3. Inflammation builds up as we age, including in our nervous system. When we all lead such busy lives, it’s so important to get our sleep sorted as we move into menopause. I can’t reiterate this enough. As I often mention in my seminars, when we have been waking up night after night, then our brain and body reads this as our ‘new normal’. But this is what leads us down the path of inflammation. Not sleeping is now recognised as one of the main contributing factors to changing health as we move into our post-menopause years and it contributes to heart disease too. Both the United Kingdom, Australia and New Zealand have some of the highest incidence of post-menopause heart disease globally. America is up there too. But here’s the thing – if we aren’t sleeping, our heart and immune system stay under stress all day long, particularly, when we are regular exercisers or we have busy, stressful jobs or home environments.

When women restore their sleep, they restore their energy levels, their joints heal and their hot flushes and night sweats reduce too. Oh, and they also lose weight if they are overweight. They do indeed “feel like a different person.

Waking after about three hours of sleep is particularly common and many women experience hot flushes, night sweats or want to get up and have a pee (yes, we have oestrogen receptors in our bladder as well). But the other main issue is weight gain.

Not getting enough sleep makes you more likely to gain weight, according to a review article in the journal Obesity, that analyzed findings from 36 studies. The link appears to be especially strong among women during menopause. Lack of sufficient sleep tends to disrupt hormones that control hunger and appetite, and the resulting daytime fatigue often discourages you from exercising or eating healthily. How I remember those days so well! 

When I began to look into our menopause symptoms as part of my women’s healthy ageing studies, I began to understand that our menopause transition is a natural transition that all women go through. But for millions of women, this stage of their lives can result in all sorts of mayhem, and it all starts with not sleeping well. We must turn this around for our improved health as we age.  

How to achieve this as well as learning how to restore your liver health, change your nutrition to suit your menopause transition and improve your energy, is all in two fabulous 12 week online step-by-step coaching programmes that you do in your time at your pace with my support.  The Circuit Breaker programme is for you if you are thinner/ leaner and the Transform Me programme is for you if you are overweight and struggling to lose weight. 

You also can contact me anytime if something needs to be adjusted to better suit your situation as I know that we are all different in terms of how we live our lives. My private coaching community on Facebook is part of your transformation too – there are hundreds of women just like you who now feel supported and more knowledgeable about what is really going on during our menopause transition.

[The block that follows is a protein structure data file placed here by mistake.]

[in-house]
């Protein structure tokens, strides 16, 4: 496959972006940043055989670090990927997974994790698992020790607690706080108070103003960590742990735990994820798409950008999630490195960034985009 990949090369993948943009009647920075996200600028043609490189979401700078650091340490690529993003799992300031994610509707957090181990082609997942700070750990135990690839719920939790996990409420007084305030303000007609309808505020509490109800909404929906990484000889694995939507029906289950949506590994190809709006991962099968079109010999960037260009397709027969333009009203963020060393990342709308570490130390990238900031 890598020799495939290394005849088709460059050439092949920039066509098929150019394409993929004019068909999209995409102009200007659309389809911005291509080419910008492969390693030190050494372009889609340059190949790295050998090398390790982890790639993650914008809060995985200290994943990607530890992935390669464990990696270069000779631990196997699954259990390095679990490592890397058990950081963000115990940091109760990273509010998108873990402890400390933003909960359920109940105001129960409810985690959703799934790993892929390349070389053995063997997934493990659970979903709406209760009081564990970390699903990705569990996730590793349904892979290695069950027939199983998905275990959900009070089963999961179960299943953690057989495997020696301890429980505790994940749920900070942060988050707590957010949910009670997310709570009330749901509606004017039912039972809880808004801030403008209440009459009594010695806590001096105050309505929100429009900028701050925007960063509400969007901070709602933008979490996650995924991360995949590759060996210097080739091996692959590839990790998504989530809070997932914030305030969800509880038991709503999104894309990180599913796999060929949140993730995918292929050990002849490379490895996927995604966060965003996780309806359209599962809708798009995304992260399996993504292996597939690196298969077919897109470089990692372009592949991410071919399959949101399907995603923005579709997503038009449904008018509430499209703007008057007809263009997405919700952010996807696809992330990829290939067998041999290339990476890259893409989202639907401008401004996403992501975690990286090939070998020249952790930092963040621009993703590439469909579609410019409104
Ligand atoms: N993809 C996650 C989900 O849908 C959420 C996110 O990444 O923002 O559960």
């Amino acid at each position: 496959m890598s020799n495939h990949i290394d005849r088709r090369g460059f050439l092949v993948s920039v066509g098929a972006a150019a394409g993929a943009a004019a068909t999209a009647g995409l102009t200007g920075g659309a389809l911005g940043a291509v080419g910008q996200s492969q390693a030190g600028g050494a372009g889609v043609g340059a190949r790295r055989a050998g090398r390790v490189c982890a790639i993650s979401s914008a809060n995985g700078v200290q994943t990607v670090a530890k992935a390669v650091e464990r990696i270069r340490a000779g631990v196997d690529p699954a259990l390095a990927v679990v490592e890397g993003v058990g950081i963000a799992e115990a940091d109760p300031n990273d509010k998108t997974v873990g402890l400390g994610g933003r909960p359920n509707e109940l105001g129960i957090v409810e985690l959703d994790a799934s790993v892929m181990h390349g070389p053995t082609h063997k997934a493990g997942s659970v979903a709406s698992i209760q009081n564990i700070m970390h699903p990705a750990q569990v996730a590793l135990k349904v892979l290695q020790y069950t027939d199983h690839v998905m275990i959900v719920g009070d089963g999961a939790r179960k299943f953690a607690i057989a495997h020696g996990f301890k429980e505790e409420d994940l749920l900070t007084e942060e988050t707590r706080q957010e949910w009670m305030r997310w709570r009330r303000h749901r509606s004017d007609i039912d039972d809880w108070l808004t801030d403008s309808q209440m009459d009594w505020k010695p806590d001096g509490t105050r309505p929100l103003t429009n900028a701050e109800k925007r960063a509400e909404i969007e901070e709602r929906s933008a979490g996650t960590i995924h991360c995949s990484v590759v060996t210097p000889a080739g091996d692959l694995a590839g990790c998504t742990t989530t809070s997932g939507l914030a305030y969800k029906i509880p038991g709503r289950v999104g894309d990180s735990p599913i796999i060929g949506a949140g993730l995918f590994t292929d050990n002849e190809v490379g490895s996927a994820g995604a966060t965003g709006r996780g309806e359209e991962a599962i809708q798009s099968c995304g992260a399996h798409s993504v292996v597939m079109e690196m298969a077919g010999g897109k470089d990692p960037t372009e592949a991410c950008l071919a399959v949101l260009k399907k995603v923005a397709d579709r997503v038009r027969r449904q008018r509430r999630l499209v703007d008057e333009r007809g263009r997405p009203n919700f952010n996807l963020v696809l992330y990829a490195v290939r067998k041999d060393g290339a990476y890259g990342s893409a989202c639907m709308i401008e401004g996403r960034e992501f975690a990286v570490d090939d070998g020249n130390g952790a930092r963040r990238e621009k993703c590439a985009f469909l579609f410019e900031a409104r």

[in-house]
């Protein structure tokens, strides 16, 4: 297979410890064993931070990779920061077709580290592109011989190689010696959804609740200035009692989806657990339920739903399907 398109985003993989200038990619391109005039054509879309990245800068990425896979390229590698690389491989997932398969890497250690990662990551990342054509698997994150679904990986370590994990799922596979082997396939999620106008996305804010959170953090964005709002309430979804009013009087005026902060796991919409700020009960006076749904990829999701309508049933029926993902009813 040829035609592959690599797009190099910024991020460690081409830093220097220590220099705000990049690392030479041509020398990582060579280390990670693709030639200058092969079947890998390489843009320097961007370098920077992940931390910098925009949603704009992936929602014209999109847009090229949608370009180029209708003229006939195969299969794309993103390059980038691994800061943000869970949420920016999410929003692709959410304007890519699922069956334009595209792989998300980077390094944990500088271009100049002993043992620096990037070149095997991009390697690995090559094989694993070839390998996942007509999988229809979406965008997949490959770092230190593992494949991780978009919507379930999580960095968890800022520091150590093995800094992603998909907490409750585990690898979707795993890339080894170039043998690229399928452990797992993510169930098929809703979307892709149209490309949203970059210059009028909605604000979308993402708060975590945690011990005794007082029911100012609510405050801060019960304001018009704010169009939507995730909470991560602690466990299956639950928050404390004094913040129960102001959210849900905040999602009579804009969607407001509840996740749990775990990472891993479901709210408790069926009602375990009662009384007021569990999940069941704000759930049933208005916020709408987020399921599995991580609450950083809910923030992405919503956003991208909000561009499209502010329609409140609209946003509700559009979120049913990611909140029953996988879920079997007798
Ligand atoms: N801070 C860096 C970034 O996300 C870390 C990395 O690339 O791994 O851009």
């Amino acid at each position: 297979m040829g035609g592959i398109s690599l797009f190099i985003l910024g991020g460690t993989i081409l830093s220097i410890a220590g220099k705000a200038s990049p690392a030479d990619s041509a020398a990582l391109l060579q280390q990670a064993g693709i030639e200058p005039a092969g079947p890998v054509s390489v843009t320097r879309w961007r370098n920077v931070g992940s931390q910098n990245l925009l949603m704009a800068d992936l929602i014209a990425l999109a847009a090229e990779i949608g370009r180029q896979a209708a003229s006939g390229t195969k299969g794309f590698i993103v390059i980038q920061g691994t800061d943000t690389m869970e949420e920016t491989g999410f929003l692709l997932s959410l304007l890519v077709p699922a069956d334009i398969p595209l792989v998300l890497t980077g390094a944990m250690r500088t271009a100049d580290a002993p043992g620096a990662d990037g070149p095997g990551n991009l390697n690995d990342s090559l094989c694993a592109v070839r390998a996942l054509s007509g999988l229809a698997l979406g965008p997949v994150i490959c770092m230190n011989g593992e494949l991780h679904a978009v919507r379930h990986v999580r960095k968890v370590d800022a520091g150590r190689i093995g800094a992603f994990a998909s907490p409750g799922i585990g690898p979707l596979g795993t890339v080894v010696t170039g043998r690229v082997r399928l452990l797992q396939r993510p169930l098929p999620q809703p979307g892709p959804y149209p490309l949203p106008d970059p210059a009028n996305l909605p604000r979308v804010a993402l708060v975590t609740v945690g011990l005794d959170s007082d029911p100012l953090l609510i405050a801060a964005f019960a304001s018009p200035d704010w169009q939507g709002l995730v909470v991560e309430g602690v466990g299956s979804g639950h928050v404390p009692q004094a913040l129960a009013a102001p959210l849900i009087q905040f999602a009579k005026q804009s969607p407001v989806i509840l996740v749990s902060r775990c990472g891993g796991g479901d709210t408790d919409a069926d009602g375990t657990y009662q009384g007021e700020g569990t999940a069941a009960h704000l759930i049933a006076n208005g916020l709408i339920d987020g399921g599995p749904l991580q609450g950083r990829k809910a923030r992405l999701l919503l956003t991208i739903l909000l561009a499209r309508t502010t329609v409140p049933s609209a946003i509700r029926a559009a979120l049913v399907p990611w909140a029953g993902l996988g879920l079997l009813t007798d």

Menopause is the transition into the next phase of our lives – our ageing. And when oestrogen is low, there are numerous changes that occur in our body, from our pituitary hormones which control sleep, to our muscles to our blood sugar regulation. I’ve pulled all the scientifically-evidenced solutions together in the fabulous MyMT™ programmes, which I originally designed for me, but they are now available for you too.  

Wendy Sweet, PhD/ MyMT™Creator and Lifestyle Coach/ Member: Australasian Society of Lifestyle Medicine.


Davis, S., Castelo-Branco, C. (2012). Understanding weight gain at menopause. Climacteric, 15: 419–429.

Harvard Health Report (2017). Improving Sleep. Harvard Health Publication

Geddes, L. (2019). Chasing the Sun: The new science of sunlight and how it shapes our bodies and minds. London: Profile Books.

Reinke H. & Asher G. (2017). Circadian clock control of liver metabolic functions. Gastroenterology, 150: 574–580.

Rizzi, M. et al. (2016). Sleep Disorders in Fibromyalgia Syndrome.  Journal of Pain Relief, 5:2, 1-5

Sharma, S. & Kavuru, M. (2010). Sleep and Metabolism: An Overview. Int. Journal of Endocrinology, Article ID 270832, 1-12.

Woods, N. et al. (2009). Cortisol Levels during the Menopausal Transition and Early Postmenopause: Observations from the Seattle Midlife Women’s Health Study. Menopause, 16(4): 708–718.

“If you have ever wondered if there was a clear easy plan to follow to sleep all night, reduce hot flushes and prevent or reduce your weight gain during menopause, then ‘welcome’ – you’re in the right place now.”

Discover how either of my two Menopause Transformation programmes might help you too or take my Symptoms Quiz below…